Obligations such as child support or spousal support can be significant. The amount that an individual may have to pay is based on the payor’s income, and in the case of child support, the amount of children the parties have. For most people, it can be easy to determine how much money they make. Someone with a typical job and salary simply makes what they make. However, for people who own a business, it can be more difficult. This is especially true if that business is something like a farm, which might have large spikes in income some years, and losses in other years. In a recent decision from the Ontario Superior Court of Justice, the court tried to impute the income of a farmer in order to determine how much child support he should pay.
The parties separated in June 2012. At that time they agreed to an interim order requiring the father to pay $438 per month in child support. This amount was based on an imputed income of $30,000. However, it eventually became time to determine the father’s income. As a farmer, it was difficult to do.
The father’s father as well as his grandfather were farmers as well. He followed in their footsteps after high school. The father purchased a 100-acre farm from his uncle by borrowing $140,000 from his parents and through a Farm Credit Corporation loan. He also rents his father’s farm for an annual rent of $72,000. He also uses his father’s machinery, and while it was recorded as a purchase, he has not made any payments. Finally, he took out a loan to purchase his father’s dairy quota. That loan was for $800,000 but has been paid down to $599,000.
When the parties separated, the father’s net worth was $100,000. It was recorded at $1,641,652 at the time of the trial, while the mother’s net worth is $75,092.
The father’s annual income varies greatly from year to year. It was $64,162 in 2016, $144,602 in 2017, $51,782 in 2018, he lost $26,098 in 2019, and made $182,258 in 2020.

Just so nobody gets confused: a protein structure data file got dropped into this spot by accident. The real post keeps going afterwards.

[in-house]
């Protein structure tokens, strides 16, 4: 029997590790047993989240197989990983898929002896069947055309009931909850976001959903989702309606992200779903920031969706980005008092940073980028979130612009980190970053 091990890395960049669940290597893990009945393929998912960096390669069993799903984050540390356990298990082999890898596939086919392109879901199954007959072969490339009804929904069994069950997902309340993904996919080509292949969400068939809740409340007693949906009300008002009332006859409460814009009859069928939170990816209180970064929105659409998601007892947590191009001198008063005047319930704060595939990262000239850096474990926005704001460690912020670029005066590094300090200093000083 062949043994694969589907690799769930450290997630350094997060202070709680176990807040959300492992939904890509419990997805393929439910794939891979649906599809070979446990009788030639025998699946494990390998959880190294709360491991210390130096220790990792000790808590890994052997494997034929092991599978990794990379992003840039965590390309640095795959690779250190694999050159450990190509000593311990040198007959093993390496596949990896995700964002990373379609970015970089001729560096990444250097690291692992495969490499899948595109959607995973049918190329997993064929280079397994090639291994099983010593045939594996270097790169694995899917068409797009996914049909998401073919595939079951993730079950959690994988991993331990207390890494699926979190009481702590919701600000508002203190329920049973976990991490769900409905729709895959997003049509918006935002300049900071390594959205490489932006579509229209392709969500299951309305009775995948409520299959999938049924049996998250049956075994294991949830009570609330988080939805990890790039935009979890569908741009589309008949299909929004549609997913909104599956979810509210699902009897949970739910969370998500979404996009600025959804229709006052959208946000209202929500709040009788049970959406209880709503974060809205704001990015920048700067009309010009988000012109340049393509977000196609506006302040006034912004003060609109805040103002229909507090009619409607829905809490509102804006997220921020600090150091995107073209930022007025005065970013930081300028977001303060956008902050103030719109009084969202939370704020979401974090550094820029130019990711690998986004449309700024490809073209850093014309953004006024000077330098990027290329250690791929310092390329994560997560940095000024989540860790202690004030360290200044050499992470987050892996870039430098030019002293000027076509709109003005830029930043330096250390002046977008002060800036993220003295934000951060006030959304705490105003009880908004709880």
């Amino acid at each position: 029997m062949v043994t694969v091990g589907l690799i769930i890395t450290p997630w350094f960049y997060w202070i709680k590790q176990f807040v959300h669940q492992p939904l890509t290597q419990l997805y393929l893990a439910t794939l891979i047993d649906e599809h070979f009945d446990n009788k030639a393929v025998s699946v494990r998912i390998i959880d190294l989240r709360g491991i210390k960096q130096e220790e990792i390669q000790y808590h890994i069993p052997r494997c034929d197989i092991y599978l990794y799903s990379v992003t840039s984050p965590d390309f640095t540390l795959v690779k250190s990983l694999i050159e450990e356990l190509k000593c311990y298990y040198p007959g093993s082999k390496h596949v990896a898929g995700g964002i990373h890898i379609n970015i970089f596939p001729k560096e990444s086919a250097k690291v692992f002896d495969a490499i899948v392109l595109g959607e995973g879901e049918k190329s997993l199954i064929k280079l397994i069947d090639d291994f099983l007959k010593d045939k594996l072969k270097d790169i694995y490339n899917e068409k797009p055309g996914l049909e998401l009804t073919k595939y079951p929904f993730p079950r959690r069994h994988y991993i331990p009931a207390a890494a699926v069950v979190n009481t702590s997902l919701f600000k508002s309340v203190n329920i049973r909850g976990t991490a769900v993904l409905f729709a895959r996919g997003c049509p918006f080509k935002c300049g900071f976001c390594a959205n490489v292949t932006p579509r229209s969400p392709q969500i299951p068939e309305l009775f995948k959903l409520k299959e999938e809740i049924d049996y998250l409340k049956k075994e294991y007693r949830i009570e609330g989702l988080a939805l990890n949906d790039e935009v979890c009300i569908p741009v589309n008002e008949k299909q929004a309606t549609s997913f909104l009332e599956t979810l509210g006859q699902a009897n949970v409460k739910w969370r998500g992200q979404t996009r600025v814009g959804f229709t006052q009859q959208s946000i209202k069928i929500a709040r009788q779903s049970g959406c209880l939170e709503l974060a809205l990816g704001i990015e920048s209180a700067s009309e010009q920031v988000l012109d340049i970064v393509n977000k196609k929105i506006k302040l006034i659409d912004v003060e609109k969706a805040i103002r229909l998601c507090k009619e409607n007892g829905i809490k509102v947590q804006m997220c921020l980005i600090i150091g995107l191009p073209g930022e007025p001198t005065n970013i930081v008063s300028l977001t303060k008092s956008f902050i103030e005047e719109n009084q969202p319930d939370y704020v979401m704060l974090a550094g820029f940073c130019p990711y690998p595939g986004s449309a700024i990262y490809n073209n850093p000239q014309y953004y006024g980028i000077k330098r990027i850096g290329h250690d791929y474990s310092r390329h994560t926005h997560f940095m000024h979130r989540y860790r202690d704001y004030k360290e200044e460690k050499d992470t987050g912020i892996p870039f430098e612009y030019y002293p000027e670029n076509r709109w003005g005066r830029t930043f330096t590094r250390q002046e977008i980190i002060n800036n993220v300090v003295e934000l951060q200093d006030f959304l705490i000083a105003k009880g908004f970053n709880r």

The parties hired an accountant to look at the father’s income. He agreed with the amounts the father stated he made, but believed that the father had benefits which should be added to his income. This includes beef and dairy he consumes, but is generated from the farm. He also uses the truck he leases for the farm as a personal vehicle. Finally, he lives rent-free, which was valued at $,9600 per year.
The accountant also looked at the father’s ability to pay. He currently pays $728 per month on life insurance for himself as well as his father’s like (which would allow him to purchase the family farm). He also managed to pay his milk quota loan down by 25%. He leases a new truck every year rather than purchasing one to use for a longer period of time. Finally, he doesn’t use his entire milk quota, and can sell 10% of it for about $76,000. The court suggested the father should re-consider these expenses. Even the life insurance payments could be put in place later on in order to address his immediate support needs.
The court determined that the father’s income going forward should be imputed as the average income he had over the three years prior. The court added the benefits described by the accountant to this formula. Using this approach, the father’s 2021 income would be imputed as north of $70,000.
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